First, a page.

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It’s Time to Properly Fund Gun Violence and Gun Policy Research

For more than two decades the federal government deterred research into this leading cause of preventable death. A new report estimates the cost of closing the knowledge gap.

Police converge on the scene of a shooting in Brooklyn on July 14, 2021, in New York City. (Spencer Platt/Getty Images)

Gun violence is a leading cause of preventable death and injury in the United States, but for decades, the federal government has neglected to fund the type of research necessary to save lives. As federal funding for research slowly resumes, a new report found that the government needs to spend between $587 million and $639 million over five years in order to collect and research the comprehensive, transparent data that could help stem this public health crisis. 

Each year, nearly 40,000 Americans lose their lives to homicides, suicides, and accidents. Kids and teenagers are especially vulnerable. In 2019, more young people died from gun injuries than car crashes. Despite this fatal threat, the U.S. fails to rigorously research the causes of and solutions to gun violence. 

In 1996, Congress included a provision known as the Dickey Amendment in annual appropriations legislation, which deterred using federal funding for gun violence research by barring the Centers for Disease Control (CDC) and later the National Institutes of Health (NIH) from using funds to advocate or promote gun control.” Between 1996 and 2015, the NIH spent just under $2 million per year on average on research related to firearms, according to Nature magazine, and then $6 million a year over the next four years following a call to action after the mass shooting at Sandy Hook Elementary School in Newtown, Connecticut. Although gun violence is one of the top 20 causes of death in the U.S., it’s funded at about $63 per life lost, making it the second-most-neglected major cause of death, according to a 2017 estimate. To put this figure in context, the median research funding for leading causes of death is $4,852 per life lost, and HIV is researched at $182,668 per life.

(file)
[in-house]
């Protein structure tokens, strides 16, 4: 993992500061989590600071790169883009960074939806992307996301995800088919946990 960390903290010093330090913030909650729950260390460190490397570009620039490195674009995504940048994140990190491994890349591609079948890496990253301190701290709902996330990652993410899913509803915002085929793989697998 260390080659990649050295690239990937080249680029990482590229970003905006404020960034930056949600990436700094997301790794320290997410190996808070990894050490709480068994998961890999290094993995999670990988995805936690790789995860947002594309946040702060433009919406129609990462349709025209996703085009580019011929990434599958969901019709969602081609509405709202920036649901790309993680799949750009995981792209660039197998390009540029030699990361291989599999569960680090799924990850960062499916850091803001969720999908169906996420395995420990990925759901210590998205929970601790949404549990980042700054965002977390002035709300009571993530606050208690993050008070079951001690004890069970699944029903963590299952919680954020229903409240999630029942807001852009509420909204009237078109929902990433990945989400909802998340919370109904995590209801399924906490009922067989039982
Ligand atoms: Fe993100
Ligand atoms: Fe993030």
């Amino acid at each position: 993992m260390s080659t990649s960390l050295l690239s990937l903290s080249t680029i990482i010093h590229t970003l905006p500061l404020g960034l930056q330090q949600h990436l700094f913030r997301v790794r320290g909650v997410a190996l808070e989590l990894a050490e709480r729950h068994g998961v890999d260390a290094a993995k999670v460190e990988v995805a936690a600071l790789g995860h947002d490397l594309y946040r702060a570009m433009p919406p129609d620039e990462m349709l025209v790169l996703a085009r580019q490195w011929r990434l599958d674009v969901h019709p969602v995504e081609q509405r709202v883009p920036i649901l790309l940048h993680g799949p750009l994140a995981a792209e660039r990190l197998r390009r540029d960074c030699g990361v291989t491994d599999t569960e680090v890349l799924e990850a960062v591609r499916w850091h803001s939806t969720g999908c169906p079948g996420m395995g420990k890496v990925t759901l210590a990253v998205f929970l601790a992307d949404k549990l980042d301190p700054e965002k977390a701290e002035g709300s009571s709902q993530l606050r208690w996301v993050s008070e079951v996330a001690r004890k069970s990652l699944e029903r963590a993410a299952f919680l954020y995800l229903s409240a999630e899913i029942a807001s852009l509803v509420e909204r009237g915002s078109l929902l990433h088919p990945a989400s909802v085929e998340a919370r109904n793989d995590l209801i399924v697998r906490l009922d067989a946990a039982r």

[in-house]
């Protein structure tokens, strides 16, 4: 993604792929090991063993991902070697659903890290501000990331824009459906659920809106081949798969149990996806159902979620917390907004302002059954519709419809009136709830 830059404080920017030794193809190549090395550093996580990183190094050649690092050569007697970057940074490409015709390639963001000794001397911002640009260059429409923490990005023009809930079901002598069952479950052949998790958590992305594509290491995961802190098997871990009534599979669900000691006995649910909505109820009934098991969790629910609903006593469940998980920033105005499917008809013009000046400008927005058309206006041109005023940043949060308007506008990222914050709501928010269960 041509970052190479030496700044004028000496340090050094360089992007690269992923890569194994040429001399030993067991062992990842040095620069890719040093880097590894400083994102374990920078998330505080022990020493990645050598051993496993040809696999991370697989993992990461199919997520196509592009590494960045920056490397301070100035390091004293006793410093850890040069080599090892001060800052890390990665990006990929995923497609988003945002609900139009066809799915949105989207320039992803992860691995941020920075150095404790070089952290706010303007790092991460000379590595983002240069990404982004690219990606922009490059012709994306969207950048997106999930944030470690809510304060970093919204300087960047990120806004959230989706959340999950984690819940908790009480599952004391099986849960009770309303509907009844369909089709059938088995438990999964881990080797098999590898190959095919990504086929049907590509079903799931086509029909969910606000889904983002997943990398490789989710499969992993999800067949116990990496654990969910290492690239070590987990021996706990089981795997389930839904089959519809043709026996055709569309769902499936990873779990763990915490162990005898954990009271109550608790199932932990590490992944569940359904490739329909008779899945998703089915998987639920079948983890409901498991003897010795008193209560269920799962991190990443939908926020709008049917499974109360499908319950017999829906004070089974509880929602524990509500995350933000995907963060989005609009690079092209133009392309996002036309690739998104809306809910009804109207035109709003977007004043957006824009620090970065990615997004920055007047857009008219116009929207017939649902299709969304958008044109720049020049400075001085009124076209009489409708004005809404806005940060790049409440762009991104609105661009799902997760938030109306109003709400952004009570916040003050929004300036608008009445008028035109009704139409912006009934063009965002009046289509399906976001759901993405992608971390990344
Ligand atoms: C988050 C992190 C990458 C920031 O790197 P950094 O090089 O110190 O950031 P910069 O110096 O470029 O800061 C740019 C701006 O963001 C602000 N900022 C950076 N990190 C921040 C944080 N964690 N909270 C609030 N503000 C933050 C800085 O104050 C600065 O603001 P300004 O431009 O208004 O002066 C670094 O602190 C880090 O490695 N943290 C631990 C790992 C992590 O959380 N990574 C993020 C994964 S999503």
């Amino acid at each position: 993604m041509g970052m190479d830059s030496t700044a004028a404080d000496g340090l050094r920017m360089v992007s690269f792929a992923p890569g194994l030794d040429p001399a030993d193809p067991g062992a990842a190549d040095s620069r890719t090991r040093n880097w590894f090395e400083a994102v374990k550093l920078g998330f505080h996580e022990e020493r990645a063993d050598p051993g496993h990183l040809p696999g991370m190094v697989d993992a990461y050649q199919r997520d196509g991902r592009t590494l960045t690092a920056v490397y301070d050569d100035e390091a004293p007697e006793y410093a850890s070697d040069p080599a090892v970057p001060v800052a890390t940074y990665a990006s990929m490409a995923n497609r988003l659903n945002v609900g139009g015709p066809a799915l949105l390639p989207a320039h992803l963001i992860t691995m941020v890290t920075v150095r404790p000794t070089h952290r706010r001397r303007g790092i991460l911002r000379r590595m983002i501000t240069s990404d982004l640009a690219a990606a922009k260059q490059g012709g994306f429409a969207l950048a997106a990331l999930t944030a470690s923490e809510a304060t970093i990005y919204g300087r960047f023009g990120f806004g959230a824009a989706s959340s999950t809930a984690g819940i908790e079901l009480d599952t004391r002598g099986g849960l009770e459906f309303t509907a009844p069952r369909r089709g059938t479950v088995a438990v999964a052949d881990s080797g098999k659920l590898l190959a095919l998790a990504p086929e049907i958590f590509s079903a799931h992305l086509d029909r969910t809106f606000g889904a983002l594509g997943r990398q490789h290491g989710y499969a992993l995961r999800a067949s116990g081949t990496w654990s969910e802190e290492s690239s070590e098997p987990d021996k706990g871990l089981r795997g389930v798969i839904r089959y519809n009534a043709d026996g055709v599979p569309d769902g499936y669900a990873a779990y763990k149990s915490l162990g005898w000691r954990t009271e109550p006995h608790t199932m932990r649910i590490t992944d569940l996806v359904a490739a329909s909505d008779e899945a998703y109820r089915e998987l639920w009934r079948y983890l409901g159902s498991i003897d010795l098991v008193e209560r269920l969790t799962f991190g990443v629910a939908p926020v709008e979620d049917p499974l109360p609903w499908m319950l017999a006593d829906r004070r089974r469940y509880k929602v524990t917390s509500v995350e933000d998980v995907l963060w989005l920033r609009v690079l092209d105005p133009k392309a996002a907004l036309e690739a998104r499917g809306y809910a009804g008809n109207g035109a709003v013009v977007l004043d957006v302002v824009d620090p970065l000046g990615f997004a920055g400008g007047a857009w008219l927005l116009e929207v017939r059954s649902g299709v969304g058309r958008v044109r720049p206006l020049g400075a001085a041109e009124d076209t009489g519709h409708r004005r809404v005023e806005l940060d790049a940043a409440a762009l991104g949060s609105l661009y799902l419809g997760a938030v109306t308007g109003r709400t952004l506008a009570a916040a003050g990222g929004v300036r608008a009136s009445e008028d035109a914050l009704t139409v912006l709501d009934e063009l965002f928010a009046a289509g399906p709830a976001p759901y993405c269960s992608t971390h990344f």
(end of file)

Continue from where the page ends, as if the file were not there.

But this underfunding is starting to change as the rate of gun deaths continues to climb. Under former President Donald Trump, Congress appropriated $25 million for the CDC and NIH to restart gun violence research, and then renewed the funding this year. In his 2022 budget proposal, President Joe Biden proposed expanding that to $50 million. The private sector, including groups like Kaiser Permanente, the Joyce Foundation, the California Wellness Foundation, and the National Collaborative on Gun Violence Research, which is supported by Arnold Ventures, are also getting involved. Researchers and academics are already jumping at opportunities to use federal funding to explore critical issues, such as rates of domestic violence, suicide prevention, and gun safety for children. 

While this movement is positive, it is not nearly enough to address decades of underfunding. In a recent report funded by the Joyce Foundation and Arnold Ventures, Health Management Associates found that the federal government needs to spend roughly $120 million a year over five years in order to revise how gun violence data is collected and analyzed. The report calls on the government to: 

  • empower researchers to fully explore all aspects of the nation’s gun violence epidemic; 
  • improve databases tracking things like nonviolent shootings; 
  • standardize and improve the collection of data by law enforcement entities; and 
  • conduct annual surveys of firearm ownership and storage practices, among other recommendations. 

The report finds that making more comprehensive data available would better equip policymakers to craft solutions and better inform the public about the scope of gun violence in the United States. For example, there is currently no reliable nationwide data on nonfatal gunshot victims and their injuries — information critical to understanding firearm violence.

Without this additional funding for high-quality data collection and scientific research, it will be harder to identify and to implement policies that reduce the full spectrum of firearm deaths and injuries,” said Rosanna Smart, an economist and a member of the RAND Gun Policy in America team, which publishes unbiased information to help facilitate the development of fair and effective firearm policies

For too long, gun violence has been treated as a partisan issue. As the federal government neglected to fund research, tens of thousands of people were killed and far more dealt with the tragedy of losing a family or friend to a suicide, homicide, or accident involving a gun. With this year on track to become the deadliest in decades, it’s past time to treat gun violence like a public health issue and invest in data and research that will help curb mortality.

The full report, Cost Estimate of Federal Funding for Gun Violence Research and Data Infrastructure, is available on the Health Management Associates website. The report draws from recommendations made in two other reports: A Blueprint for a U.S. Firearms Data Infrastructure and The Next 100 Questions: A Research Agenda For Ending Gun Violence.

This was originally posted on the Academy Health blog